By: De Jesus, Antonio L.
January 09, 2012
C++ has taken a lot of criticism: it's a big language that takes a long time to learn; standardization has taken a long time, which has made it hard to write portable code; newer languages, notably Java, draw more media attention. Still, among languages that support an object-oriented style, C++ is by far the most heavily used, and its usage is still growing rapidly. Why? Some of the complexity of C++ is inherited from C, or results from its evolutionary history, but most is a consequence of the language's power. For an easy problem, any language will do; a hard problem demands a powerful language. Each feature of C++ exists because it has proven important for some area of industrial programming. With the language standard nearly complete, compilers that implement most of the new standard features are available now on most architecture. Real-world programmers are more interested in problems than in languages: a programming language is a way to solve a problem. When you use the right mix of languages and language features, the solution to a problem is much easier to describe and implement, with better results. C++ remains an essential tool for software engineers not because anybody thinks it's the best possible language, but because it's a single, portable language that works better than any alternative in each of several areas. This article explores the strengths of C++, and how to exploit them in your projects. * Why Use C++?
C++ is a general purpose programming language designed to make programming more enjoyable for the serious programmer. For many uses, C++ is not the ideal language. You might prefer Tcl/Tk for writing a user interface, SQL for relational database queries, Java for network programming, or Yacc for writing a parser. C++ is used because it works well when the ideal language is (for whatever reason) not available, and because it interfaces easily with the libraries and the other languages you use. It's no accident that you can interface C++ with almost any language interpreter or library you find. You rarely find a big program written all in one language, or without using libraries, so easy integration with other languages and libraries was a key design goal. Most problems have no specialized language to solve them; some because none has (yet) been worth creating, and others because an interpreter would add too much overhead. When you can't afford a specialized language for part of a problem, a library may suffice. C++ was designed with libraries always in mind, and its most useful features are those that help you write portable, efficient, easy-to-use libraries. Reference: www.cantrip.org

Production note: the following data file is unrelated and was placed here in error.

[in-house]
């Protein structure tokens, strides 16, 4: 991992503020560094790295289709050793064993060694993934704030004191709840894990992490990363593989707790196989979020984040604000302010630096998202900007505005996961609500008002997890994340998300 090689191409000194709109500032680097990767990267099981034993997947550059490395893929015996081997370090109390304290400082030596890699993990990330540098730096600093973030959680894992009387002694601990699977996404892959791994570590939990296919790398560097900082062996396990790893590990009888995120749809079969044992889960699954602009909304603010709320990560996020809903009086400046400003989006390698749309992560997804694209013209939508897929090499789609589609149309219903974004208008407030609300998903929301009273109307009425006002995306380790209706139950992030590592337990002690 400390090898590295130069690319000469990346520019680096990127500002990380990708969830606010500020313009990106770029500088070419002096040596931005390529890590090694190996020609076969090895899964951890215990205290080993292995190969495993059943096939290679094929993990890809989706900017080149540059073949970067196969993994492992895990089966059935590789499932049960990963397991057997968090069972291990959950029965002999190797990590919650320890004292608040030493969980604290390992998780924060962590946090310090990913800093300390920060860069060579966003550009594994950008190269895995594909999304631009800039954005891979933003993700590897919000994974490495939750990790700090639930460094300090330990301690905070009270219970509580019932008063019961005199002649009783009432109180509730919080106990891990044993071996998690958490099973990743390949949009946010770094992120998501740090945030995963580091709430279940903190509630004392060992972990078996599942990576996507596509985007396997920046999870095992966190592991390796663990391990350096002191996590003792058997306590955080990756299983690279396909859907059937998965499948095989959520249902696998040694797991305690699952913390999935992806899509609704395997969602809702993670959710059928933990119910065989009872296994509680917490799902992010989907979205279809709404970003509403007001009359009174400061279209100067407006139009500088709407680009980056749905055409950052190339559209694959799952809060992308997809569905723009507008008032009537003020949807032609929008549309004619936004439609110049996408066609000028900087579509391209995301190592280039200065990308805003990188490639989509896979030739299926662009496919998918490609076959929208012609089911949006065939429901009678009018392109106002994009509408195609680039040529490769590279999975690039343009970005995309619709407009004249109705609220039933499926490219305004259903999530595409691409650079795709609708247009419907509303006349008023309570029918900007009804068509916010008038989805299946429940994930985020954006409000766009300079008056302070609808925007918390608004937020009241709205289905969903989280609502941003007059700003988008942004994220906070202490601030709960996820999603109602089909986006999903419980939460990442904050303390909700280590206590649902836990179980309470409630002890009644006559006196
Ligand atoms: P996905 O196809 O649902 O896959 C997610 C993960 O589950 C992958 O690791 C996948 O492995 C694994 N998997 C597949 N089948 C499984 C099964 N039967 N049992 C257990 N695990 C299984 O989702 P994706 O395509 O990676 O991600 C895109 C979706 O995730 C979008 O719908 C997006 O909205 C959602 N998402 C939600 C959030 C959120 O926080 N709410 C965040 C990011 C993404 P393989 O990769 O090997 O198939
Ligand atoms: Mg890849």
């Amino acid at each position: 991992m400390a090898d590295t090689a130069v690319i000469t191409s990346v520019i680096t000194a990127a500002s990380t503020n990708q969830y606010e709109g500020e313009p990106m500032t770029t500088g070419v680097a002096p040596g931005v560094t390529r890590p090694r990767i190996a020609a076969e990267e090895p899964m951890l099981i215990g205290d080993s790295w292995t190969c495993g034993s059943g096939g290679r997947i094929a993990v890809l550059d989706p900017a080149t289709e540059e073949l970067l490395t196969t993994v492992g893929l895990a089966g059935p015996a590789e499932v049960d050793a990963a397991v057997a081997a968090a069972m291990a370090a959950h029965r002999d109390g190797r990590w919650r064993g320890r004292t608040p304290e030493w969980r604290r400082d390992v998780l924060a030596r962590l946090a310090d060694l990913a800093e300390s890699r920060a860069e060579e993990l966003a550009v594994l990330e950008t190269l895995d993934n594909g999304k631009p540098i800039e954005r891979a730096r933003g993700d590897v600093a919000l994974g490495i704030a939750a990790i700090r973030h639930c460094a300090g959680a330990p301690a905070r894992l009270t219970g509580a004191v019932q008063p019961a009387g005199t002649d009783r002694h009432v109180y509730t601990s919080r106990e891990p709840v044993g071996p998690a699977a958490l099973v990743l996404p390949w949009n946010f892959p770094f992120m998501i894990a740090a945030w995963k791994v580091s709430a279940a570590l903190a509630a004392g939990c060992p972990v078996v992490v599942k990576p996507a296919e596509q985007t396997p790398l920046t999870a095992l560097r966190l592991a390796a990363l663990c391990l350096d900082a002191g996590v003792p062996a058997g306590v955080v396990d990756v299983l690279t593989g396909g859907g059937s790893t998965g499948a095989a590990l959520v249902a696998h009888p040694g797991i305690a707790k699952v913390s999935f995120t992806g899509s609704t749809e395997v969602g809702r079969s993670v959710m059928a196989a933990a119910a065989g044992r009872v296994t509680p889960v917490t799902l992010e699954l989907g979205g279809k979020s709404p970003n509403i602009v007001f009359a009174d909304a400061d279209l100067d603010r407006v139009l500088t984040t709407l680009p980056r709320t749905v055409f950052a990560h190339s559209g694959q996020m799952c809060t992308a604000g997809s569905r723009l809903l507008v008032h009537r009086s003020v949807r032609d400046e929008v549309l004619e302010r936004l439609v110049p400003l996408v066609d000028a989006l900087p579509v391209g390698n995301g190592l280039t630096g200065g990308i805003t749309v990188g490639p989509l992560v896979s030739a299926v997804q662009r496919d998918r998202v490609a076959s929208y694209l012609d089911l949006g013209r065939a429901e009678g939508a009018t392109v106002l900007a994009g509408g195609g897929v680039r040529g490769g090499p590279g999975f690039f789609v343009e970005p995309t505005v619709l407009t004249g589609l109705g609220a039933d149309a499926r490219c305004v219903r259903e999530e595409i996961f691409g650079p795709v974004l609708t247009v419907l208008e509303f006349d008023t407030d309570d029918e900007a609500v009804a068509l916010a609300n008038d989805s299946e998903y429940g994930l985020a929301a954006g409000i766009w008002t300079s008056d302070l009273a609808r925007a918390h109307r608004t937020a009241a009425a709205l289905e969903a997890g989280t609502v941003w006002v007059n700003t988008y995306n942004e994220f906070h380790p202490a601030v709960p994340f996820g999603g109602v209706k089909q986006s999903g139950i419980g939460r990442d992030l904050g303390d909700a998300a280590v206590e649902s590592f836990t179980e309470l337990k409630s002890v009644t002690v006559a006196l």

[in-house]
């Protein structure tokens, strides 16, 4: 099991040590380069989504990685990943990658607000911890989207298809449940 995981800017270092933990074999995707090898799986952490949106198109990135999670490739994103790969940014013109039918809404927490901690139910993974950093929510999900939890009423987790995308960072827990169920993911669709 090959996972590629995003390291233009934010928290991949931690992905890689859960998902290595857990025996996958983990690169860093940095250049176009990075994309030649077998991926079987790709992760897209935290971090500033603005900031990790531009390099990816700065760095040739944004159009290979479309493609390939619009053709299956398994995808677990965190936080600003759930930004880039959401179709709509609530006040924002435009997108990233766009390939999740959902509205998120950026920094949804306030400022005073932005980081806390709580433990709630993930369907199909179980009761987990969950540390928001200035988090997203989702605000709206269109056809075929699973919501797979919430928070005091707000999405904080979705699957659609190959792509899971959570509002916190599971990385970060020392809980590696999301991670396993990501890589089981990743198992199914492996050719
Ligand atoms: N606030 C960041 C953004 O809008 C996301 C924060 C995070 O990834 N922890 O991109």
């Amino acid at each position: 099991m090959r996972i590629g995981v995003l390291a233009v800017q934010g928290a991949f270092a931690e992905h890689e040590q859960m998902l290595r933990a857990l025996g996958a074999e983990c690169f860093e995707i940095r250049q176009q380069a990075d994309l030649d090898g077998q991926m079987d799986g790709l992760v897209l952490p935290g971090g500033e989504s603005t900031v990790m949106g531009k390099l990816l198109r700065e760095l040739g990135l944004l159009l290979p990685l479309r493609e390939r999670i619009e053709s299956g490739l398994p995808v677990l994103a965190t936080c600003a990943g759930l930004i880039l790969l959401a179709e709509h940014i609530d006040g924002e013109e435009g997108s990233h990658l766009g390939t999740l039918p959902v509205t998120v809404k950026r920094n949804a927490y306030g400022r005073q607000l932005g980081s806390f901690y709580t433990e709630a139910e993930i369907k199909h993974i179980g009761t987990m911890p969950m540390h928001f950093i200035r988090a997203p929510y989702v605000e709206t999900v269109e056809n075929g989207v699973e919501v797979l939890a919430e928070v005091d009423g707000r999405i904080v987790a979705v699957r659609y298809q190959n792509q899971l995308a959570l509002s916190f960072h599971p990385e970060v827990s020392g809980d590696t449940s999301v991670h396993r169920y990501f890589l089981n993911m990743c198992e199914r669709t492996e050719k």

Why use C++ instead of Java?
Java needs to be interpreted or JIT compiled, while C++ is compiled directly into machine code. At compile time the compiler with knowledge of the CPU can heavily optimize the code which is not possible in a JIT that has much stricter run time requirements. It depends on what you compare.
There are shootouts that compare C++ code compiled for a 386 with 387 FPU with Suns Hot Spot engine on a current CPU. Since the java engine knows the CPU that it is running on, it can optimize for the MMX and SSE units and the more subtle issues of that specific CPU. Those shootouts are usually used to prove that java was faster than C++. If your compiler optimizes your C++ code for the CPU it will be running on, the compiler still can do more sophisticated optimizations that a Java JIT never will be able to do in the short time it has for compilation. There are also some things in the languages. Java is a more dynamic language than C++. A C++ compiler can e.g. do heavy in lining of non-virtual methods. In java all methods are what a C++ virtual method would be. Templates are completely interpreted at compile time, where generics are more or less a feature for mass...